Some patients may simply be unaware that certain information is important to mention, or even not have noticed these issues. Someone who’s middle-aged might simply blame their feelings of lethargy on their age, not on depression. Furthermore, they might not know to mention depression at all until prompted.
Patient communication and understanding what isn’t said
“In ophthalmology, we’re great at biometrics,” says Dr. Hovanesian. “We measure the body with great precision, whether we’re using topography, OCT, or endothelial cell counts. But we’re not always great at measuring what’s going on in a patient’s head—their psychology.”
That’s why in-depth—yet efficient—patient history questionnaires are so crucial. The best of these focus on psychometrics, rather than biometrics, for the purpose of taking a comprehensive patient history. Questionnaires aren’t meant to replace biometrics, but supplement them for better patient care and communication.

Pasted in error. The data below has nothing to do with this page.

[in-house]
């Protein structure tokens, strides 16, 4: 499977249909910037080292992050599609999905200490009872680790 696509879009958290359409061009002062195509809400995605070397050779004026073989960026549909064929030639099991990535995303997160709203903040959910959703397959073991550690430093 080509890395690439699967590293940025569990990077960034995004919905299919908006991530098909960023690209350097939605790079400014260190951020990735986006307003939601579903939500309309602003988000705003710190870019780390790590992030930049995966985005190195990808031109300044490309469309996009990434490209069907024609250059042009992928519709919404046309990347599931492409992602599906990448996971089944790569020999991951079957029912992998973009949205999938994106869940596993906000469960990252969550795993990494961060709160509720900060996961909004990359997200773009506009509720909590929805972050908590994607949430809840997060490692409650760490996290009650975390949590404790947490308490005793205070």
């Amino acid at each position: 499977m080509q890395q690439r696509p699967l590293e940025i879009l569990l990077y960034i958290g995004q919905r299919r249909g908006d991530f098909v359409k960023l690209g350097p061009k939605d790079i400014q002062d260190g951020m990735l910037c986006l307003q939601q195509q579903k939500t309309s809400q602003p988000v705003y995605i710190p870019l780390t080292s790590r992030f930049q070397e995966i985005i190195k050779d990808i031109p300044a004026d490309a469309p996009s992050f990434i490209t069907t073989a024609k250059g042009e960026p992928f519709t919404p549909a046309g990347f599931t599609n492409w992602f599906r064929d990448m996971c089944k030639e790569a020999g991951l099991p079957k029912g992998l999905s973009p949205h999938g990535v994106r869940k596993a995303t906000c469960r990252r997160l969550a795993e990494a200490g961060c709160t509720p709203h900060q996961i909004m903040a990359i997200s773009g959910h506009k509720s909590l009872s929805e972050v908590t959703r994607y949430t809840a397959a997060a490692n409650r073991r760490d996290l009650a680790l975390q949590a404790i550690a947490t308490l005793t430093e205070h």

Patient communication (aka bedside manner) isn’t always taught in schools, and even for doctors who pride themselves on excellent patient communication, it’s hard to devote enough time to get to know everything. Plus, there’s human error—you might forget to ask a question, and the patient might forget to supply information.
A comprehensive patient history questionnaire is designed to collect all the information that could be helpful in patient history, and even to catch things that the patient may not have been aware of by asking a series of qualitative and quantitative questions that patients can answer on their own time before their appointments.
Here’s an example from MDbackline:
Image from MDbackline.
Once the questionnaire is completed, MDbackline’s software generates a patient vision profile that documents their symptoms directly from their responses, including any additional comments they want their doctor to know. This is where patients have the opportunity to leave comments like, “I am nervous about the idea of eye surgery”—a question that many practitioners might not think to ask, but which actually makes a major difference for the patient.
How exactly does a good patient questionnaire streamline the patient experience?